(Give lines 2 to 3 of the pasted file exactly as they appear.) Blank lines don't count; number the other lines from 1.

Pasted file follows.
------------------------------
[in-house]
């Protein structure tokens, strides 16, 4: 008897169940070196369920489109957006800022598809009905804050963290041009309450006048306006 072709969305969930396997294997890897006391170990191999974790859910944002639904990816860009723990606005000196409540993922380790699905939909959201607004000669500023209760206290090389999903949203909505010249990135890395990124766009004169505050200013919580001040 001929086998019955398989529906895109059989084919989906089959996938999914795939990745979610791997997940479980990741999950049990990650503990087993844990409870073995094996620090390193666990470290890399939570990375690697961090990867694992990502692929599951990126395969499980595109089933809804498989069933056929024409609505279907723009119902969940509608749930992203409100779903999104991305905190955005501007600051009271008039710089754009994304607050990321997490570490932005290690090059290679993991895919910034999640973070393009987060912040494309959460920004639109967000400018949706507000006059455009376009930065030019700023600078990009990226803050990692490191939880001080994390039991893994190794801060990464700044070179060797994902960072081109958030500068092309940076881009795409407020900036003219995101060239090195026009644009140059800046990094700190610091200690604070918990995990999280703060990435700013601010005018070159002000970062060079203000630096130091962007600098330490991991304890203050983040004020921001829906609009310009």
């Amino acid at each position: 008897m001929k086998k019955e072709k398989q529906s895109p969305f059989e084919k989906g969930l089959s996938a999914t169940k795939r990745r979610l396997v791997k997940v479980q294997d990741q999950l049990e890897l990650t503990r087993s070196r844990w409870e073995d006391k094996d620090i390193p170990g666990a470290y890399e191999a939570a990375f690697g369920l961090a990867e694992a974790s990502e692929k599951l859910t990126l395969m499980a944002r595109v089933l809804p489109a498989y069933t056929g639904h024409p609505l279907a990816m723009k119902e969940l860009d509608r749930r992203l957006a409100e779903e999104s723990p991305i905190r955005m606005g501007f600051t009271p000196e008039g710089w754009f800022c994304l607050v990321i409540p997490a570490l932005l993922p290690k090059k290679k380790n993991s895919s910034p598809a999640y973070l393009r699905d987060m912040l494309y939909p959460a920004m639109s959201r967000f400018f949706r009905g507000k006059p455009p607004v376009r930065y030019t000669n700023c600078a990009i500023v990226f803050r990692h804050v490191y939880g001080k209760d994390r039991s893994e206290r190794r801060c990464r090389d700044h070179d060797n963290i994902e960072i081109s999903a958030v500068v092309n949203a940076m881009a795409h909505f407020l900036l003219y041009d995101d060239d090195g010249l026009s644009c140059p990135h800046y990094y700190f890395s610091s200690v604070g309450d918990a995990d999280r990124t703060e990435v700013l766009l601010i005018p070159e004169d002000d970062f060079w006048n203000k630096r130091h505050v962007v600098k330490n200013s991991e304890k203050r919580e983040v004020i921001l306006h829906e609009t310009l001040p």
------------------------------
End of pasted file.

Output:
């Protein structure tokens, strides 16, 4: 008897169940070196369920489109957006800022598809009905804050963290041009309450006048306006 072709969305969930396997294997890897006391170990191999974790859910944002639904990816860009723990606005000196409540993922380790699905939909959201607004000669500023209760206290090389999903949203909505010249990135890395990124766009004169505050200013919580001040 001929086998019955398989529906895109059989084919989906089959996938999914795939990745979610791997997940479980990741999950049990990650503990087993844990409870073995094996620090390193666990470290890399939570990375690697961090990867694992990502692929599951990126395969499980595109089933809804498989069933056929024409609505279907723009119902969940509608749930992203409100779903999104991305905190955005501007600051009271008039710089754009994304607050990321997490570490932005290690090059290679993991895919910034999640973070393009987060912040494309959460920004639109967000400018949706507000006059455009376009930065030019700023600078990009990226803050990692490191939880001080994390039991893994190794801060990464700044070179060797994902960072081109958030500068092309940076881009795409407020900036003219995101060239090195026009644009140059800046990094700190610091200690604070918990995990999280703060990435700013601010005018070159002000970062060079203000630096130091962007600098330490991991304890203050983040004020921001829906609009310009």
């Amino acid at each position: 008897m001929k086998k019955e072709k398989q529906s895109p969305f059989e084919k989906g969930l089959s996938a999914t169940k795939r990745r979610l396997v791997k997940v479980q294997d990741q999950l049990e890897l990650t503990r087993s070196r844990w409870e073995d006391k094996d620090i390193p170990g666990a470290y890399e191999a939570a990375f690697g369920l961090a990867e694992a974790s990502e692929k599951l859910t990126l395969m499980a944002r595109v089933l809804p489109a498989y069933t056929g639904h024409p609505l279907a990816m723009k119902e969940l860009d509608r749930r992203l957006a409100e779903e999104s723990p991305i905190r955005m606005g501007f600051t009271p000196e008039g710089w754009f800022c994304l607050v990321i409540p997490a570490l932005l993922p290690k090059k290679k380790n993991s895919s910034p598809a999640y973070l393009r699905d987060m912040l494309y939909p959460a920004m639109s959201r967000f400018f949706r009905g507000k006059p455009p607004v376009r930065y030019t000669n700023c600078a990009i500023v990226f803050r990692h804050v490191y939880g001080k209760d994390r039991s893994e206290r190794r801060c990464r090389d700044h070179d060797n963290i994902e960072i081109s999903a958030v500068v092309n949203a940076m881009a795409h909505f407020l900036l003219y041009d995101d060239d090195g010249l026009s644009c140059p990135h800046y990094y700190f890395s610091s200690v604070g309450d918990a995990d999280r990124t703060e990435v700013l766009l601010i005018p070159e004169d002000d970062f060079w006048n203000k630096r130091h505050v962007v600098k330490n200013s991991e304890k203050r919580e983040v004020i921001l306006h829906e609009t310009l001040p």